Gallery Shorts | Suki Dhanda: Race, Place & Diversity By The Seaside
From 8 February to 22 March 2018, photographer and Plymouth College of Art graduate Suki Dhanda returned to Plymouth and to where she began her photography journey, with a new exhibition commissioned by The Gallery at Plymouth College of Art, ‘Race, Place & Diversity By The Seaside’.
To find out more about her new series of work, we sat down for a chat with photographer, Suki Dhanda – watch it now above.
Filmed and edited by Round One Films Ltd – run by BA (Hons) Film alumni Robert Marshall and Aden Barwick.
Suki has gained a reputation as one of London’s leading portrait photographers, with portraits of subjects for The Observer and The Guardian including Blue Planet presenter Sir David Attenborough, actress Karen Gillan (Guardians of the Galaxy), former Prime Minister Tony Blair, singer and actress Rihanna, and artist Yoko Ono.
In shooting new portraits for this show, Dhanda spent six months visiting Plymouth, capturing local residents and visitors spending time relaxing with their friends and families by the coast, in a project that highlights the possibilities of co-existing in a shared space. Provoked by Dhanda’s personal reaction to the 2016 Brexit vote, the work profiles a series of people who may have begun to question their sense of belonging and their place in the UK since the vote was cast.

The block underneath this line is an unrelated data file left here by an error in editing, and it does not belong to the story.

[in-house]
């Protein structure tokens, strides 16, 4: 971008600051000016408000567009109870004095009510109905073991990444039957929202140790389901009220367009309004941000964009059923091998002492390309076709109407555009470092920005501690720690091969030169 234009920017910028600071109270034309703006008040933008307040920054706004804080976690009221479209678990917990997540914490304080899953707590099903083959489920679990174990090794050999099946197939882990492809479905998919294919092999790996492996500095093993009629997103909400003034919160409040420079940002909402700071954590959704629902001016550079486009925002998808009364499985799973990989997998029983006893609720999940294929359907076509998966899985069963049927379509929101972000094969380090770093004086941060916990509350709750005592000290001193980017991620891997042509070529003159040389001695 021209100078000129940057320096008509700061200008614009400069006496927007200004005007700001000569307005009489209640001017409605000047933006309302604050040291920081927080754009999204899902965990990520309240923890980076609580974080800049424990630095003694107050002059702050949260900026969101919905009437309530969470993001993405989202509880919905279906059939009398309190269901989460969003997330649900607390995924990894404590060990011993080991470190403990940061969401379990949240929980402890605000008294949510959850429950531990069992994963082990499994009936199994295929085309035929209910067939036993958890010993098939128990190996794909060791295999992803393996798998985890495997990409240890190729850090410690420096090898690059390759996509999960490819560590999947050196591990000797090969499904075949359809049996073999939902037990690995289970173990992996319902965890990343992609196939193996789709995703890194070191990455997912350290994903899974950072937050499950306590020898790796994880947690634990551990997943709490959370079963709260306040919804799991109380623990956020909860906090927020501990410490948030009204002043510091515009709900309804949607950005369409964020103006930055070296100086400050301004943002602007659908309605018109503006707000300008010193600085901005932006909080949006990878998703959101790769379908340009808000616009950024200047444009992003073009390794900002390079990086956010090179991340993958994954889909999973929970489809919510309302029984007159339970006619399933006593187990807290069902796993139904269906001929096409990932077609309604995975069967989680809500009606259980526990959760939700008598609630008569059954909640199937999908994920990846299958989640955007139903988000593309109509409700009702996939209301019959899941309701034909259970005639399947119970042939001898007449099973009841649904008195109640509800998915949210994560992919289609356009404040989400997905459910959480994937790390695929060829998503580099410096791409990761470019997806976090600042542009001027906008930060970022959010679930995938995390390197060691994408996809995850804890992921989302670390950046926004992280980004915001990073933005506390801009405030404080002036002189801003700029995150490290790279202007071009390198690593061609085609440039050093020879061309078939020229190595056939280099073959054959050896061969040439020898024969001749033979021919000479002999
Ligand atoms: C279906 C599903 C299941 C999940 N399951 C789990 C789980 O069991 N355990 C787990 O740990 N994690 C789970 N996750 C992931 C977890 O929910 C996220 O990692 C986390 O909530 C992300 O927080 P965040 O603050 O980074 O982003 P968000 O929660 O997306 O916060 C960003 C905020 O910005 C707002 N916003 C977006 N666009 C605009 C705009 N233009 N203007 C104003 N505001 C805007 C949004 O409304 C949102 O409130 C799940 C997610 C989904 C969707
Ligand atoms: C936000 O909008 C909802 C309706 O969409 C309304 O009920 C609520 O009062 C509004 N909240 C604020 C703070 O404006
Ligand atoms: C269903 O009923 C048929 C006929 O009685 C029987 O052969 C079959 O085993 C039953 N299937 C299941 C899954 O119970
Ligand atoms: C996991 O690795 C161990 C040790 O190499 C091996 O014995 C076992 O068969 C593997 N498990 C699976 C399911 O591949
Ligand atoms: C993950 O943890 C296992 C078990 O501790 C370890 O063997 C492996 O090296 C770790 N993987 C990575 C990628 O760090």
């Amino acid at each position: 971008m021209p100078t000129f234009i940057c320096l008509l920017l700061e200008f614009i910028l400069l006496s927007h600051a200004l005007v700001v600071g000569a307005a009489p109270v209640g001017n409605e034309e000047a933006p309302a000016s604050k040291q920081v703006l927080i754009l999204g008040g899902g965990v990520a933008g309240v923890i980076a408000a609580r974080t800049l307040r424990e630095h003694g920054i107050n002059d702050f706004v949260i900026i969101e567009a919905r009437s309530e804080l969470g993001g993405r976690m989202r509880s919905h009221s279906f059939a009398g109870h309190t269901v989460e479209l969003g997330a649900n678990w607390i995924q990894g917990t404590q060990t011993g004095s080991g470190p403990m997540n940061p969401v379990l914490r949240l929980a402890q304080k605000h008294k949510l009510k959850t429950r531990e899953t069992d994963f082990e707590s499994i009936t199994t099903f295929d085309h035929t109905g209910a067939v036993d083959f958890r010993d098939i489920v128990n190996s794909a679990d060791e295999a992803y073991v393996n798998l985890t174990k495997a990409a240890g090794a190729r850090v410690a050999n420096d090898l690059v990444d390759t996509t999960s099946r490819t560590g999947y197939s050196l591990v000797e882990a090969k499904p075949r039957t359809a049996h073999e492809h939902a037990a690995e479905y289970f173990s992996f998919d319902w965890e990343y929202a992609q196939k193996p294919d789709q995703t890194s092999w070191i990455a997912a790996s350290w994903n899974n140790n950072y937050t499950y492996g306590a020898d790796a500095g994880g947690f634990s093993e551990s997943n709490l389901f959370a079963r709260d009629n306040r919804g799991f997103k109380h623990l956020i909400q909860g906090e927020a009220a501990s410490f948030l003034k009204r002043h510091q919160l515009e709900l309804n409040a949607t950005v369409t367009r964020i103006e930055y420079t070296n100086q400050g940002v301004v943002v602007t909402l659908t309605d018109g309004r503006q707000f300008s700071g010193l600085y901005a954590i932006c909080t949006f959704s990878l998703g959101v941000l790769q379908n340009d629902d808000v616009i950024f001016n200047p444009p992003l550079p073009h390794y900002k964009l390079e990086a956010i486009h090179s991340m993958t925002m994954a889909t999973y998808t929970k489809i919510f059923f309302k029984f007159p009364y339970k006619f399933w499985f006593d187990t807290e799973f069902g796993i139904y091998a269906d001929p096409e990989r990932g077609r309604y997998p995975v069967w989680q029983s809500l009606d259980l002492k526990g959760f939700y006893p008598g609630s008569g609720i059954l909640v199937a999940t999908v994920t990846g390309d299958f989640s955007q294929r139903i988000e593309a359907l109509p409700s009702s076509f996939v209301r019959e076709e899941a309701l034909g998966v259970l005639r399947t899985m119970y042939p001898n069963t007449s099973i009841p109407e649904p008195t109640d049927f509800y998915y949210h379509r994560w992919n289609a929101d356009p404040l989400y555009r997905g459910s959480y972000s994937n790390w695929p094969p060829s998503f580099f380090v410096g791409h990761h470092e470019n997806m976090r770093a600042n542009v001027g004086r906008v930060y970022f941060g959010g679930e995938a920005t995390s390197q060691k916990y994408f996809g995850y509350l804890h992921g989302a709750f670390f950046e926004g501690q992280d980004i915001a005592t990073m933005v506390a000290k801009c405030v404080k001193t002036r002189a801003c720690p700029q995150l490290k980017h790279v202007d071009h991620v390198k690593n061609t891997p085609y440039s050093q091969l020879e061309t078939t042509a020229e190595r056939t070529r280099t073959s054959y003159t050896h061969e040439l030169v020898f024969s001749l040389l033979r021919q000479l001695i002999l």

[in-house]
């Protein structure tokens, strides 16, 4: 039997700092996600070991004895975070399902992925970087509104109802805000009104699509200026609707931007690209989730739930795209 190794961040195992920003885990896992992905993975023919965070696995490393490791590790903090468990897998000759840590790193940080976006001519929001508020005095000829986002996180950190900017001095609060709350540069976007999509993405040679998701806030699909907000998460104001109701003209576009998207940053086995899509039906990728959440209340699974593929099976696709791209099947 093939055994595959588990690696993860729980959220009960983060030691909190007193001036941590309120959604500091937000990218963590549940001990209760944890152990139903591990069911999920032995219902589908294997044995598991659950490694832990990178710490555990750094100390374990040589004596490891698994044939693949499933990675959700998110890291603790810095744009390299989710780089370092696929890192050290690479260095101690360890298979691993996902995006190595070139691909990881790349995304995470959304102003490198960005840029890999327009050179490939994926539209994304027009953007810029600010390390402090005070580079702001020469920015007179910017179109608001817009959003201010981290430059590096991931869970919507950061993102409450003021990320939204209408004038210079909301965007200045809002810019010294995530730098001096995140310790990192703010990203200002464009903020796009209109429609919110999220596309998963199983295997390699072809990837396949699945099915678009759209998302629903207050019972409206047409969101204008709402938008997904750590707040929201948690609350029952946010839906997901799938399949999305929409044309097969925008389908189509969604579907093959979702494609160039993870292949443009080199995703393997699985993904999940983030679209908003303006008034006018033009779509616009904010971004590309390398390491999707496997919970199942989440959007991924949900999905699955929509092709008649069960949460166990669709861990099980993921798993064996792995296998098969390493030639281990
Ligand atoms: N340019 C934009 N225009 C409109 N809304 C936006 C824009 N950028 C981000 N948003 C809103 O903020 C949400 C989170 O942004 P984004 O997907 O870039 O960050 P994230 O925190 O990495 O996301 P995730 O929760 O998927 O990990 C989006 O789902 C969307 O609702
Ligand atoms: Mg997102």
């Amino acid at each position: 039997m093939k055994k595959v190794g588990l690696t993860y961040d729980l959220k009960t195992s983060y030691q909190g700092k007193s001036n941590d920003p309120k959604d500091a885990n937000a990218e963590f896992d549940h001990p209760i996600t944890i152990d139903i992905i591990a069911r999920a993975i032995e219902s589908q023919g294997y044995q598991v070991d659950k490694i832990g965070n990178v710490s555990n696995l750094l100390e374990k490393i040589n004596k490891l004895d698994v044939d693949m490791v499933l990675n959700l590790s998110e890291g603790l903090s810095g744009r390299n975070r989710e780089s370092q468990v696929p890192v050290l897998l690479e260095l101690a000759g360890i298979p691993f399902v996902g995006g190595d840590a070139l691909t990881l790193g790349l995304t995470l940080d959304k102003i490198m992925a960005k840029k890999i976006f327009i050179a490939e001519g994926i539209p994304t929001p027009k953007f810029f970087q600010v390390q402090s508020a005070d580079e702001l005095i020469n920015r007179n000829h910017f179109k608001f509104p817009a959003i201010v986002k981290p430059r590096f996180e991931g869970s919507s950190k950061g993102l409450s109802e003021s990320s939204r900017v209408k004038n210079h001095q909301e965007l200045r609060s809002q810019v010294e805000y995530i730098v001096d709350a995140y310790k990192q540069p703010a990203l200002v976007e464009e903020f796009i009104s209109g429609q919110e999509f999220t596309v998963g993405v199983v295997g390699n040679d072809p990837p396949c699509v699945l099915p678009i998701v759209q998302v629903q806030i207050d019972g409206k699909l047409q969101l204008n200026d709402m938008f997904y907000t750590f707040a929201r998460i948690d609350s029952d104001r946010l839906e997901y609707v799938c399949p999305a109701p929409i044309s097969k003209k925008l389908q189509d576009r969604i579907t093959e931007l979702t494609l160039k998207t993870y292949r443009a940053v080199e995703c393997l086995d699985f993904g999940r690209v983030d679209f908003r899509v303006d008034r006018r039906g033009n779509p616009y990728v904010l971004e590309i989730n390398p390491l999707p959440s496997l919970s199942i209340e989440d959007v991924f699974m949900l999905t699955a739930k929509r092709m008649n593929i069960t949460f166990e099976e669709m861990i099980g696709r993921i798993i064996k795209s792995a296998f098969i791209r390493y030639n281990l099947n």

Dhanda’s personal practice, which is shot on film using an analogue camera, focuses on ethnicity, people and place. She said, “My own upbringing has largely influenced my personal work, which explores ideas and themes of diversity and belonging. My parents settled in the UK from India in the mid-60s. I was born here and identify myself as a British Asian, being raised with a mix of both English and Asian culture.”
Over the course of her career, Dhanda has been involved in numerous group exhibitions, most notably touring internationally as one of eight photographers commissioned by the British Council to focus on aspects of Contemporary Muslim Experience in Britain. Her work has also appeared in a group exhibition at the Whitechapel Gallery (zerozerozero), and as part of Art on the Underground in celebration of the Chinese Year of the Dog, Dhanda’s portraits of people with their dogs were exhibited across London Underground.
The new body of work created for ‘Race, Place & Diversity by the Seaside’ explores the changing face of Plymouth’s population and seeks to uncover and celebrate the diverse community of people who have made the city their home. People from a multitude of backgrounds have historically congregated at the British seaside with their families and loved ones to take in the views, walk along the shore and swim in the sea.
Read articles on the show below: